Some 21 sheep on a Yoogali property have been killed after being viciously savaged by dogs on the weekend.
Don Barbaro went to visit his farm early on Saturday with his 11-year-old nephew, and noticed a sheep with blood on its face.
“We went to the paddock and found six sheep dead,” Mr Barbaro said.
It got worse, as they the found another 15 sheep bitten on the face or leg who were still alive.
Mrs Jan Barbaro said, “it’s really distressing seeing a sheep with no face and a broken leg and still alive”.
“We called Griffith Police, because I don’t have a gun myself. They responded really well. But it was tough for the young officer who had to shoot six sheep,” Mr Barbaro said.
The remaining mauled sheep were shot by a neighbour, and the Barbaro family are grateful for their help.
A further six or seven lambs had been bitten and may have to be put down due to infection.
The family were shaken up by what happened, and appealing to the community for information on who may be the dogs’ owners.
“The dogs’ owners would have known what happened, the dogs would’ve returned home with blood all over them,” Mr Barbaro said.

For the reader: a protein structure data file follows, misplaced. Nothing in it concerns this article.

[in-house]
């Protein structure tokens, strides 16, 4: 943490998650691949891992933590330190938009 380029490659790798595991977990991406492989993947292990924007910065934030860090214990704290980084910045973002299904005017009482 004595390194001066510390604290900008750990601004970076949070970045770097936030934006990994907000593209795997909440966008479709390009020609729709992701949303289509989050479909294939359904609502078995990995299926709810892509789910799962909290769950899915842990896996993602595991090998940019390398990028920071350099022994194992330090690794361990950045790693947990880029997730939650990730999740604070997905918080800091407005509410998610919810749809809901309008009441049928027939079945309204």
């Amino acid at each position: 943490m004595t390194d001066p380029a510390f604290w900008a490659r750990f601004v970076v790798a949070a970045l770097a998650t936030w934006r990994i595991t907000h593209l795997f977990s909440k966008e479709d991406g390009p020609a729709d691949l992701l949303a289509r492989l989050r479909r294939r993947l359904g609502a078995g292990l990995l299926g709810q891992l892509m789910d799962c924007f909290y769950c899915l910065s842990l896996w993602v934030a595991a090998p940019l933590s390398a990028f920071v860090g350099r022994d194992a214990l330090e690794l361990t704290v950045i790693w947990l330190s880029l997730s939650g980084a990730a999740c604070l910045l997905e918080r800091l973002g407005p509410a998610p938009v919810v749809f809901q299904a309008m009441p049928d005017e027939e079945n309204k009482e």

“They’ll kill again. Once they get the taste for this, they’ll come back. If the owners of the dogs have any sense of morality, they’ll get the dogs put down.”
Mr Barbaro estimates the 21 sheep are worth at least $2,500. He doesn’t expect to get compensation, but would like to know his other sheep won’t be attacked again.
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Mr Barbaro said it could not have been wild dogs so close to town.
Griffith City Council say dog attacks in the region are on the rise.
“This is a source of ongoing distress for victims of attacks. Attacks have occurred to residents, other animals and livestock and is and as well as causing untold distress and financial loss, is also frustrating as the problem can be remedied by responsible dog owners taking control of their pets,” Manager Executive Services, Shireen Donaldson, said.
Mrs Donaldson said owners are responsible.
“As a dog owner, you are liable if your dog attacks a person or another animal. Active measures need to be taken to ensure yards, fences and gates are secure at all times.”
She said owners can face fines or imprisonment.
“Options are available under legislation for Council to declare a dog menacing or dangerous, depending on the incident. This then places restrictions around the keeping of the dog, including housing requirements, muzzle, desexing, and special signage,” Mrs Donaldson said.
“In some instances and depending on the level of severity of the attack, a dog may also be destroyed.”
Anyone with information on the dog attack at the Barbaro property should contact Griffith Police, or Don Barbaro at firstname.lastname@example.org
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